I came for graduate study in physics as a teaching assistant (TA); subsequently my wife joined me as a TA in the chemistry department. That was when I realized that we had to figure out taxes ourselves at the end of the year, using a tax guide. In any event, our TA incomes were rather modest, tax calculations were simple, and the withheld amounts covered any tax owed.

During our first tax season, the chairman of the chemistry department distributed a standard letter to all TAs stating that one year of teaching experience was a requirement for earning a doctorate degree in the department.  It did not say anything about taxes. However, TAs in the department claimed their incomes as tax-deductible, by arguing that the teaching was a required part of the degree based on that letter.

We joined in the foray and for the next two years we claimed my wife’s income to be tax-free to get a couple of hundred dollars each year as “tax refund”; we were ecstatic.

Then came that fateful day. A letter arrived from the IRS basically saying that we were being audited and an audit interview was set up in their office in about two weeks.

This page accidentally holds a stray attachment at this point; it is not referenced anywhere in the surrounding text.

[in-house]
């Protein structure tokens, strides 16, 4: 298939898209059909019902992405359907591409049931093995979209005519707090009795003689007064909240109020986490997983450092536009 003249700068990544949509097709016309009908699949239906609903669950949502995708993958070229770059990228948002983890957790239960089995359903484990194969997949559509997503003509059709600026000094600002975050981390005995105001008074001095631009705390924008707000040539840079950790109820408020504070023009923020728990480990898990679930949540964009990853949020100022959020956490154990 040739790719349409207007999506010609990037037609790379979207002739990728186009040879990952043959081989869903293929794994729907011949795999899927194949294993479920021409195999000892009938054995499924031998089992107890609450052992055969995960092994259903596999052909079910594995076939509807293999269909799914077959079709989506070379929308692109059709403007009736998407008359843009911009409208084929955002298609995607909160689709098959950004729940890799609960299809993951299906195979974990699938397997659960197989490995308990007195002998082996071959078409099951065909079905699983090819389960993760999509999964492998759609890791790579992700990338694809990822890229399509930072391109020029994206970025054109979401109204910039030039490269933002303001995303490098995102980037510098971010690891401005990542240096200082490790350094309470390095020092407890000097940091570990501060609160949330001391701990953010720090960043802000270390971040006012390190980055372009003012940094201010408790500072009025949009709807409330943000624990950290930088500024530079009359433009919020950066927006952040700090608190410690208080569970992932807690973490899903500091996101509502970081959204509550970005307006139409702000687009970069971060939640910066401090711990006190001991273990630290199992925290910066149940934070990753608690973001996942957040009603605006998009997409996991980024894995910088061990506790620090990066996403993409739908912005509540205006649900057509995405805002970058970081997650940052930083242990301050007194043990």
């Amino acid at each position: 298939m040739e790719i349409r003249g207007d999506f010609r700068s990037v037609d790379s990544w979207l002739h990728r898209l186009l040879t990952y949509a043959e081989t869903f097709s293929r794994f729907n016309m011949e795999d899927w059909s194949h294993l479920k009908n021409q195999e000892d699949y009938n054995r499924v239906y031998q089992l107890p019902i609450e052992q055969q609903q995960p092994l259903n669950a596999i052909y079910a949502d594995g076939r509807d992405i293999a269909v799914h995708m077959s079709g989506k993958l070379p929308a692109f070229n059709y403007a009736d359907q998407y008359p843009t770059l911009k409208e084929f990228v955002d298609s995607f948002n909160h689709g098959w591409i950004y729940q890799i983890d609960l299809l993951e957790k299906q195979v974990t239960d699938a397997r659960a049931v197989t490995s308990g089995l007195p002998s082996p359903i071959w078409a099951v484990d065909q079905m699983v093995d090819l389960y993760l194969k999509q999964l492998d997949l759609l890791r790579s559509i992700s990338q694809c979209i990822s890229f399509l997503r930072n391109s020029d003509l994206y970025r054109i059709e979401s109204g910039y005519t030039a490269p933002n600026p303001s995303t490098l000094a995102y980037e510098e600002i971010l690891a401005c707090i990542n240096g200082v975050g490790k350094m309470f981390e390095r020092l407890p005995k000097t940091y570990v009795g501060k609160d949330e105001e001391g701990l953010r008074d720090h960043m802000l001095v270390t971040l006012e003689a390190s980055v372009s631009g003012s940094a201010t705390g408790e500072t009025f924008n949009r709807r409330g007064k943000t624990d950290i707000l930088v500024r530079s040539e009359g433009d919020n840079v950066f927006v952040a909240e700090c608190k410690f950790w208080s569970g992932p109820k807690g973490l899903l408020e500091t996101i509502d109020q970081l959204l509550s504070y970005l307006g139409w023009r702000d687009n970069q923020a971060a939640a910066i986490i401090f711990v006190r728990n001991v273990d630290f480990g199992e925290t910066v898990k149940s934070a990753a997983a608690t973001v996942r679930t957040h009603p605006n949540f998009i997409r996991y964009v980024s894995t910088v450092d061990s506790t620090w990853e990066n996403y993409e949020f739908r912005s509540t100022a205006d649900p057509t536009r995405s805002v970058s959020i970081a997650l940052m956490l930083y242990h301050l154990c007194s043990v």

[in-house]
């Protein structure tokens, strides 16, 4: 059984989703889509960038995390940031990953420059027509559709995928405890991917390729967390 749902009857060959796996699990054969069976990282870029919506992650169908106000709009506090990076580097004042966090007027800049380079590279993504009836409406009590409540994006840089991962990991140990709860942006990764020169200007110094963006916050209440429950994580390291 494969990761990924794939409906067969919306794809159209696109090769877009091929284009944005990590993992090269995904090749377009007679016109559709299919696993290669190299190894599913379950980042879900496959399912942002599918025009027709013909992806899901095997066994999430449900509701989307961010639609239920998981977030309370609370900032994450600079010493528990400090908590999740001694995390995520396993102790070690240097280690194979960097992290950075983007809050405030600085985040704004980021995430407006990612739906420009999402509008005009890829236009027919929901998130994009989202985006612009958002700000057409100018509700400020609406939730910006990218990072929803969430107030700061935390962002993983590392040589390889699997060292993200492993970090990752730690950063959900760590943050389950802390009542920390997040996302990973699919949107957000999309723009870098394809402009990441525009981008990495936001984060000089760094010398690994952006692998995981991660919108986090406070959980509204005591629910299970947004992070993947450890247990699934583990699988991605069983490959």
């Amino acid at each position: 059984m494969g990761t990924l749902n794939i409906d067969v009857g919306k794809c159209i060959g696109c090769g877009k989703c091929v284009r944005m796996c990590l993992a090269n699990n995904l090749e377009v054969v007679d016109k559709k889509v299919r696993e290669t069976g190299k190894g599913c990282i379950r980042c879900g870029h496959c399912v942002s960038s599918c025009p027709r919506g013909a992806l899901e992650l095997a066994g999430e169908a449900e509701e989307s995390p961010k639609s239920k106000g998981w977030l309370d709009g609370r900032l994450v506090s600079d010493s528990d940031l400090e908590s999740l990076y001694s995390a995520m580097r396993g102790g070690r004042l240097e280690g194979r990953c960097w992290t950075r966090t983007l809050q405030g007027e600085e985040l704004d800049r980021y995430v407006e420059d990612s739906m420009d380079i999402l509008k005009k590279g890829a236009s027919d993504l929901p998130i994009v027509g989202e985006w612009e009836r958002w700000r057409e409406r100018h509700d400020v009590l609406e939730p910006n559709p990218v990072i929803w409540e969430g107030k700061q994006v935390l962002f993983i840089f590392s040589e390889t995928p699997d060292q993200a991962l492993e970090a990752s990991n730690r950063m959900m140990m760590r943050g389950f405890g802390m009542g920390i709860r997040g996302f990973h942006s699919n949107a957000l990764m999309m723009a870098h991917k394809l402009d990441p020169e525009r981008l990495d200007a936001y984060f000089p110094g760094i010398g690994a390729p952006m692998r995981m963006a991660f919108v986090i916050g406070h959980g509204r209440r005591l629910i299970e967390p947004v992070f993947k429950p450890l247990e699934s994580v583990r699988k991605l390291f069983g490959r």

On the scheduled day of the IRS audit interview, we showed up at their downtown office on a cold morning, not quite sure what to expect. The IRS officer thoroughly questioned us on the details of the TA’s role. He repeatedly asked if the income was in exchange for a specific service.

The session lasted about an hour. We were later informed by a letter that our claim – of a non-taxable TA income, was denied, and we owed the IRS something like $400 including back taxes, penalty and interest.

We were devastated. Fortunately, we had just enough money to pay the IRS, but it wiped out our savings.  I also wondered if this audit would leave a permanent scar on our reputation of being good citizens.

Our tax returns were “audited” a couple of times later in life, but all interactions were done through postal and e-mail correspondence without a face-to-face interview.

That very first audit was ultimately beneficial to me in understanding various aspects of IRS operation and dispelled many myths.  The most significant realization was that an IRS audit was not an exercise in fear and embarrassment.  The officers treated us very cordially and respectfully.  They never implied that we were trying fraudulently to take advantage of the system or just stupid foreigners.